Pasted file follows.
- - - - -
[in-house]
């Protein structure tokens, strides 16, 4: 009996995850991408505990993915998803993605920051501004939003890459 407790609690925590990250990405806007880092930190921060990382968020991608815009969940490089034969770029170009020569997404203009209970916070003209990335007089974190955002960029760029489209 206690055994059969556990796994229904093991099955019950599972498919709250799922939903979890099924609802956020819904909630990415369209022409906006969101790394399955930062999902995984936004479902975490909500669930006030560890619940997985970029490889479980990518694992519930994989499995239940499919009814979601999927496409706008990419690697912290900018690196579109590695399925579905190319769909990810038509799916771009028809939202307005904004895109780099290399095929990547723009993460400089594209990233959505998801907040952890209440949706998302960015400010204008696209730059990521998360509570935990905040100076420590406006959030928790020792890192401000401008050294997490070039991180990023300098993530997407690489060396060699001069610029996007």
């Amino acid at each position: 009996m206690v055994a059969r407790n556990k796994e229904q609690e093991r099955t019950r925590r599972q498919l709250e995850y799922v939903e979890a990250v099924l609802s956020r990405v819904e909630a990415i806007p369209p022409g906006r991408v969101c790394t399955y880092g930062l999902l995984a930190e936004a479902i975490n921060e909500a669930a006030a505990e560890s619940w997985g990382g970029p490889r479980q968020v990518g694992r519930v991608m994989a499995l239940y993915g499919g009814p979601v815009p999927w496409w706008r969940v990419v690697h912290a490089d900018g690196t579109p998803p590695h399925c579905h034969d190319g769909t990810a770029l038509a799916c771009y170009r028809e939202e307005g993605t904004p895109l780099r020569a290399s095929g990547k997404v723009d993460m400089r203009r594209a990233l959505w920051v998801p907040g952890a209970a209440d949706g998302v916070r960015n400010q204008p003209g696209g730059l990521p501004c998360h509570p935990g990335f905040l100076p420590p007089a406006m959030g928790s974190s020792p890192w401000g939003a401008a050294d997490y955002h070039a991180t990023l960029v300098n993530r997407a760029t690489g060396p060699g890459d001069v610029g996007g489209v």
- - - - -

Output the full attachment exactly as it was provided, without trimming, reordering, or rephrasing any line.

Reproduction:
[in-house]
């Protein structure tokens, strides 16, 4: 009996995850991408505990993915998803993605920051501004939003890459 407790609690925590990250990405806007880092930190921060990382968020991608815009969940490089034969770029170009020569997404203009209970916070003209990335007089974190955002960029760029489209 206690055994059969556990796994229904093991099955019950599972498919709250799922939903979890099924609802956020819904909630990415369209022409906006969101790394399955930062999902995984936004479902975490909500669930006030560890619940997985970029490889479980990518694992519930994989499995239940499919009814979601999927496409706008990419690697912290900018690196579109590695399925579905190319769909990810038509799916771009028809939202307005904004895109780099290399095929990547723009993460400089594209990233959505998801907040952890209440949706998302960015400010204008696209730059990521998360509570935990905040100076420590406006959030928790020792890192401000401008050294997490070039991180990023300098993530997407690489060396060699001069610029996007």
């Amino acid at each position: 009996m206690v055994a059969r407790n556990k796994e229904q609690e093991r099955t019950r925590r599972q498919l709250e995850y799922v939903e979890a990250v099924l609802s956020r990405v819904e909630a990415i806007p369209p022409g906006r991408v969101c790394t399955y880092g930062l999902l995984a930190e936004a479902i975490n921060e909500a669930a006030a505990e560890s619940w997985g990382g970029p490889r479980q968020v990518g694992r519930v991608m994989a499995l239940y993915g499919g009814p979601v815009p999927w496409w706008r969940v990419v690697h912290a490089d900018g690196t579109p998803p590695h399925c579905h034969d190319g769909t990810a770029l038509a799916c771009y170009r028809e939202e307005g993605t904004p895109l780099r020569a290399s095929g990547k997404v723009d993460m400089r203009r594209a990233l959505w920051v998801p907040g952890a209970a209440d949706g998302v916070r960015n400010q204008p003209g696209g730059l990521p501004c998360h509570p935990g990335f905040l100076p420590p007089a406006m959030g928790s974190s020792p890192w401000g939003a401008a050294d997490y955002h070039a991180t990023l960029v300098n993530r997407a760029t690489g060396p060699g890459d001069v610029g996007g489209v």